After predictably losing ground during the worst of the COVID-19 pandemic in 2Q2020, the southern timber market rebounded in 2H2020 driven by strong demand for most forest products, and the trend continues into 2021. In fact, 1Q2021 data illustrates that the weighted average price per ton for all southern timber products is now higher than it has been in nearly two years; prices are up +8.1 percent quarter-over-quarter (QoQ) and +19.1 percent year-over-year (YoY).
On a Southwide basis in 1Q2021, pine pulpwood prices increased +17.5 percent QoQ and +12.0 percent YoY, as all regions saw significant price increases for this product. Prices in the Mid-South surged +23.4 percent QoQ, prices in the West-South jumped +12.0 percent, and prices in the East-South were up +4.5 percent.
Surprisingly, hardwood pulpwood prices skyrocketed even higher than pine pulpwood, as Southwide prices jumped +19.5 percent QoQ and +9.0 percent YoY. Prices in the Mid-South were up +4.3 percent QoQ, prices in the West-South jumped +27.9 percent, and prices in the East-South increased +21.9 percent.
On a Southwide basis, pine chip-n-saw (CNS) prices increased +11.1 percent QoQ and +13.0 percent YoY, as all regions also saw significant price increases for this product. Prices in the Mid-South surged +12.4 percent QoQ, prices in the West-South were up +6.4 percent, and prices in the East-South jumped +10.4 percent.
In 1Q2021, pine sawtimber prices jumped +7.8 percent QoQ and +6.22 percent YoY on a Southwide basis, and all three regions experienced increases. Prices in the Mid-South were up +3.9 percent QoQ, prices in the West-South surged +14.0 percent, and prices in the East-South increased +6.8 percent.
After experiencing a brief uptick in 4Q2020, Southwide hardwood sawtimber prices dropped in 1Q2021 by -3.6 percent QoQ but increased +1.6 percent YoY. Prices in the Mid-South ticked up +1.5 percent QoQ, prices in the West-South dropped -7.2 percent, and prices in the East-South were up +4.0 percent.
Real gross domestic product (GDP) increased at an annual rate of 6.4 percent in 1Q2021, as widespread vaccine deployment efforts continue to drive reopening and economic activity that were postponed or restricted due to COVID-19. Many sectors of the economy have bounced back significantly since this time last year – a number of which continue to struggle with supply chain constraints that are driving price increases.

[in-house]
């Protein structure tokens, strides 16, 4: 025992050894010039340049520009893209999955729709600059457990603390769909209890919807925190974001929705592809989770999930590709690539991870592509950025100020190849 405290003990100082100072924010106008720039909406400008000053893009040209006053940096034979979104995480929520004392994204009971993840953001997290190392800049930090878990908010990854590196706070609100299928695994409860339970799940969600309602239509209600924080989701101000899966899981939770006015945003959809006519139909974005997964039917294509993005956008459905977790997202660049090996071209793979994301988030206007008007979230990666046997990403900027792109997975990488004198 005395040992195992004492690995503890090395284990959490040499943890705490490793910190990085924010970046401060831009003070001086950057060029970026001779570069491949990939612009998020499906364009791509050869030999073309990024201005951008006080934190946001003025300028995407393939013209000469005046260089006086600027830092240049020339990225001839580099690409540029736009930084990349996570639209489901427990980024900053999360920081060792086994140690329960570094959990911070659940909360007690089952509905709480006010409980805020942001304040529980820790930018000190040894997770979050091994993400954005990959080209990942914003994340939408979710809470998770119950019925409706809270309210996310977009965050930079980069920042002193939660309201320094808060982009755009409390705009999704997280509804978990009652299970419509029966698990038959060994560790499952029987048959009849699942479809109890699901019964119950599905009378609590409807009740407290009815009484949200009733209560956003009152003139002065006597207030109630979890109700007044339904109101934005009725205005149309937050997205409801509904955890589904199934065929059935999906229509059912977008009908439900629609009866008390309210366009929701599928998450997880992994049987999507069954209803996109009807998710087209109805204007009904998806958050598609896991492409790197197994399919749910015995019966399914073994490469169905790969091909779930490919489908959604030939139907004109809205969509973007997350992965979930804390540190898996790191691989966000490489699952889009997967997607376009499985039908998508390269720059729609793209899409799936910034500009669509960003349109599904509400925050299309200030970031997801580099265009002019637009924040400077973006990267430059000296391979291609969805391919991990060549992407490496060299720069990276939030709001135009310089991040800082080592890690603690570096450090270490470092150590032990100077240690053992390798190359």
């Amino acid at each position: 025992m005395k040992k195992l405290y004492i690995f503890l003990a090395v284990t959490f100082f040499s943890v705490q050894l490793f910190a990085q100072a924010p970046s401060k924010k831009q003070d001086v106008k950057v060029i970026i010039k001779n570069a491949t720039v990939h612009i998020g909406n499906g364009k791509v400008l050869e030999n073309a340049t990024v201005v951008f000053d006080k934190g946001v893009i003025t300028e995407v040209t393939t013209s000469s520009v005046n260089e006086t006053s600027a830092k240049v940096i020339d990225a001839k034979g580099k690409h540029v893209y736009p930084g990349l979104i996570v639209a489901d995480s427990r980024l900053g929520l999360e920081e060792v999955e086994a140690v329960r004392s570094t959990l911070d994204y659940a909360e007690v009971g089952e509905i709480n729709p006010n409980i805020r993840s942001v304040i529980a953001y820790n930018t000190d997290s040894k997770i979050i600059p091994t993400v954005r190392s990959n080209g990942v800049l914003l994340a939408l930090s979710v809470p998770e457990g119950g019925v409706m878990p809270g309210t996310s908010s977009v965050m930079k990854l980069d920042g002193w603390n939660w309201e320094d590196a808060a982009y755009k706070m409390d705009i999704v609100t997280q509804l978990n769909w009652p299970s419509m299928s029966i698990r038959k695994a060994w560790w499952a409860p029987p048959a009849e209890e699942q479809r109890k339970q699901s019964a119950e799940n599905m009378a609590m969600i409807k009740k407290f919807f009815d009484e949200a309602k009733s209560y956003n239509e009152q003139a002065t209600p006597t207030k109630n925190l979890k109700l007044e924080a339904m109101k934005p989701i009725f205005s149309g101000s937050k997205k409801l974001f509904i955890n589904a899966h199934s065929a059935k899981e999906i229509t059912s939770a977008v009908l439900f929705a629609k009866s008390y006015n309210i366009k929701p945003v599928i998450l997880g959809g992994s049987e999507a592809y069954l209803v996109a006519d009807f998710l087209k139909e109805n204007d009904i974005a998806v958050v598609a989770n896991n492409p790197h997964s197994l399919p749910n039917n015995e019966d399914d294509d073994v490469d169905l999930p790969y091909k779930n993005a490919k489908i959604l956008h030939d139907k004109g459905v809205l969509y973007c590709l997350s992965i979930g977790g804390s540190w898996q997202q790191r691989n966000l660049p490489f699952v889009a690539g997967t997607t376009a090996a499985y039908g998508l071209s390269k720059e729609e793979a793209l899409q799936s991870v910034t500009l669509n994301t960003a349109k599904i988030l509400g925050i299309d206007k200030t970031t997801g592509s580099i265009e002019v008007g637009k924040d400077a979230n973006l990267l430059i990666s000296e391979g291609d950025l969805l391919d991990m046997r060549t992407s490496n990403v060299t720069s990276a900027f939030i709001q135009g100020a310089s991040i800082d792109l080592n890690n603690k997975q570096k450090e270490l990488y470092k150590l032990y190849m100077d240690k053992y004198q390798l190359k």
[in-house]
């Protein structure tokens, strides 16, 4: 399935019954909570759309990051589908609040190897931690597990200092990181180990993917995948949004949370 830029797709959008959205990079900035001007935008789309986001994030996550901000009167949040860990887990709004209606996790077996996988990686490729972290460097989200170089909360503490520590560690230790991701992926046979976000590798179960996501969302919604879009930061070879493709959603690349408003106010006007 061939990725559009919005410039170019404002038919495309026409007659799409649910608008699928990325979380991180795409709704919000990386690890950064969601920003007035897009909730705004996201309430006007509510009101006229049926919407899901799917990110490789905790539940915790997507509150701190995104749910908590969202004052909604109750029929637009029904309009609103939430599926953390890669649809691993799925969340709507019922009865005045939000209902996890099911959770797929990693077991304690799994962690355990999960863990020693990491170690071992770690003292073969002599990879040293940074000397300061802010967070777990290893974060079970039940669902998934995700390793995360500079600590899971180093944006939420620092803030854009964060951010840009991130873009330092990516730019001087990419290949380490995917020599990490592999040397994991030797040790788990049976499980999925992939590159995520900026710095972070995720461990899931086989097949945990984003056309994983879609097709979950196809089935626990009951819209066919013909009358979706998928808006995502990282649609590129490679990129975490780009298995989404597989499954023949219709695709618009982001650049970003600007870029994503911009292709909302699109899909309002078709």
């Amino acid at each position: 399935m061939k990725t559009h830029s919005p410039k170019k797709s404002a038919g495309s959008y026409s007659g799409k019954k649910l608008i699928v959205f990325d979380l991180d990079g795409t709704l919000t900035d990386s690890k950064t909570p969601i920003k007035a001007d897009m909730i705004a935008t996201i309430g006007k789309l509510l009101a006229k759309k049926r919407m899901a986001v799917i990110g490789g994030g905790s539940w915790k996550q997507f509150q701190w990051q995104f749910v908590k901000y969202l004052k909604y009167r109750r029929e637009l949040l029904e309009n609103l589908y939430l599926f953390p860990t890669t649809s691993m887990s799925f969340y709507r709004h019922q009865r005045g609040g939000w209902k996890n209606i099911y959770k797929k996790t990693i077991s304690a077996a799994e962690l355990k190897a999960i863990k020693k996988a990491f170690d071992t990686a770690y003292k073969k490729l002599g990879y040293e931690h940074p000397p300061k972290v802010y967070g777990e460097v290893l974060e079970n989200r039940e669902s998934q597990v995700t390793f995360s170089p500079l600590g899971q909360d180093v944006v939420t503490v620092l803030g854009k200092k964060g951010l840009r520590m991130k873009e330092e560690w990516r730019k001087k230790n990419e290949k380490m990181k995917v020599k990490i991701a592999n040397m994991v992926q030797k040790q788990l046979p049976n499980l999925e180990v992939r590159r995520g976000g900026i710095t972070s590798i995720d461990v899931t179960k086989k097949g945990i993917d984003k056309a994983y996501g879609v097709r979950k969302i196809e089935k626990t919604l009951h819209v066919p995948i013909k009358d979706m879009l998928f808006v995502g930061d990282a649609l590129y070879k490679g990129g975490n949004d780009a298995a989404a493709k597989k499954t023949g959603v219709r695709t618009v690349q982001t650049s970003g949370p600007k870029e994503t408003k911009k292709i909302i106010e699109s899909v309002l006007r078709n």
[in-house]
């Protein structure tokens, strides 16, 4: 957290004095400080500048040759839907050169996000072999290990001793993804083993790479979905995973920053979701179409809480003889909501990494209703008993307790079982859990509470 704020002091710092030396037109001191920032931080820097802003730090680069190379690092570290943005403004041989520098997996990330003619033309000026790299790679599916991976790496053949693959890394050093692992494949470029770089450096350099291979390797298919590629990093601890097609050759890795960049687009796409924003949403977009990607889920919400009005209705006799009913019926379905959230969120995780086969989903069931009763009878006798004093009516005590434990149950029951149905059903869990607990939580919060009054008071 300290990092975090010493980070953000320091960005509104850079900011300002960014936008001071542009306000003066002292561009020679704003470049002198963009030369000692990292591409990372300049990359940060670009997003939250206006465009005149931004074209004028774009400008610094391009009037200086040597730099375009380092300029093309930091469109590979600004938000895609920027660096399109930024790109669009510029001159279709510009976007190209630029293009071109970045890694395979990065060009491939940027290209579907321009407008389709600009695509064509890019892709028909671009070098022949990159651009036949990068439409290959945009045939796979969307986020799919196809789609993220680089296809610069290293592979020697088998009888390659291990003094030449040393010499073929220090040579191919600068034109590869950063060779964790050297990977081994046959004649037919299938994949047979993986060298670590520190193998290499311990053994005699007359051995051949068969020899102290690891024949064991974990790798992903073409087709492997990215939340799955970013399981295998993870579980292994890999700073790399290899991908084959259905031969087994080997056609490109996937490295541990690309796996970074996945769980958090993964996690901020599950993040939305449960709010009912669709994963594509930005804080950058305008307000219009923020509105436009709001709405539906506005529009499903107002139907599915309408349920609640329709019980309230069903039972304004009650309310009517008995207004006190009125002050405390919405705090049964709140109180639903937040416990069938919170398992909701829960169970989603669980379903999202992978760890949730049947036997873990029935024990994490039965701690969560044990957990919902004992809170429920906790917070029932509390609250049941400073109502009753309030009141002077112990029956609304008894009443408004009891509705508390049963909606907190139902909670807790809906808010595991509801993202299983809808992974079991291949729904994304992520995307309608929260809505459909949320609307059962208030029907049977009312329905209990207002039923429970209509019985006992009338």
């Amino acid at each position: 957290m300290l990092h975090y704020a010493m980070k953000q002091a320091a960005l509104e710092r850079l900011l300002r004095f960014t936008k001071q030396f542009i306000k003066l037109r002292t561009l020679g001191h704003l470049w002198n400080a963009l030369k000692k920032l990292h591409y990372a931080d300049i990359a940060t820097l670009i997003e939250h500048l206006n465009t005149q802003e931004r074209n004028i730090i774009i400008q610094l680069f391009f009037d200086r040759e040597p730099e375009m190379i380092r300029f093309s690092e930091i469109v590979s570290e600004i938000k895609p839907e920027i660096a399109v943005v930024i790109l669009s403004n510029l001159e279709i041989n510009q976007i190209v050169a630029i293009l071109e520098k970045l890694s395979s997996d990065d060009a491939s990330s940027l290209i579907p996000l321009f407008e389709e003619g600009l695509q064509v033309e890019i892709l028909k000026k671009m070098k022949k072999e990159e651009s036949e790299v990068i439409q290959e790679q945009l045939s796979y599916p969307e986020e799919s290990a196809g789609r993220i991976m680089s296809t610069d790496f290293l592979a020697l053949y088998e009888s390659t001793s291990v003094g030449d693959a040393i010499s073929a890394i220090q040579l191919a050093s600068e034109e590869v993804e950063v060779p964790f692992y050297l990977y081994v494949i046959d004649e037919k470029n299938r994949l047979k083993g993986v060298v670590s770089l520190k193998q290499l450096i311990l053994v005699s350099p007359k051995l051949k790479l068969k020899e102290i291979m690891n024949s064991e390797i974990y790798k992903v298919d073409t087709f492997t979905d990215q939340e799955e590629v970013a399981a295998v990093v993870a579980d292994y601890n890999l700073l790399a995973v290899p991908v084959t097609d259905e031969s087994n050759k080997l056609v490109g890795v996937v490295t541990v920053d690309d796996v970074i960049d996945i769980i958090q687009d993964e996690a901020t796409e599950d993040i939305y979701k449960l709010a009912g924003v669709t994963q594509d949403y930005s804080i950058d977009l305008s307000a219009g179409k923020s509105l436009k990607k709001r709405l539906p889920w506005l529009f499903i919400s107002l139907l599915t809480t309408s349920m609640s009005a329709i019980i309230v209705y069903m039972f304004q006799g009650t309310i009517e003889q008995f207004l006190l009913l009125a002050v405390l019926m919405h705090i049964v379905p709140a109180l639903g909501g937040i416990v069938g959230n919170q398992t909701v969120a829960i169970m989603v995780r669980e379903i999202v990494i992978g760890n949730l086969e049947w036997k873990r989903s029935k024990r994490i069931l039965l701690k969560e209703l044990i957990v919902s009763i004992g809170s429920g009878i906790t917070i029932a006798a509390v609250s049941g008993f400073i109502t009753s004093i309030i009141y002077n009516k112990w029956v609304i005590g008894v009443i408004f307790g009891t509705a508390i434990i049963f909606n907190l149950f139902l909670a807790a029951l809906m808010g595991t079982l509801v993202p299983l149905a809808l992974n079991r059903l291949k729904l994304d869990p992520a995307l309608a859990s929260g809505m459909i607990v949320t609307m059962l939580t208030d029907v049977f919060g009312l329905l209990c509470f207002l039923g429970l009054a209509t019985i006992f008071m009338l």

The southern yellow pine lumber market has experienced such a surge in demand that prices have eclipsed previous records by tremendous margins. Forest2Market’s composite SYP lumber price for the week ending May 7 (week 18) was $1,091/MBF, a +3.0 percent increase from the previous week’s price of $1,059/MBF and a +166 percent increase over the same week last year.
Moving forward in the near term, most economists are optimistic about short-term prospects for manufacturing. “As the economy reopens more broadly, industrial activity will continue to be propelled by strong tailwinds including large fiscal stimulus, buoyant demand, and strong corporate profits,” said Oxford Economics’ Lydia Boussour. “These should more than outweigh ongoing headwinds from stretched supply chains and the global semiconductor shortage.”
Southern stumpage markets have remained strong since late 2020, confirming this sense of optimism. While the market has been oversupplied for a decade, stumpage prices across the South are now climbing back out of the COVID-induced hole experienced during much of 2020, when demand dropped in tandem with the economic shutdown.
Southern timber prices are now higher than they have been in two years, and more price volatility is likely in the coming months. If you are not a subscriber to our Stumpage 360 database, now is the time to stay ahead of your local market with the power of transactional data.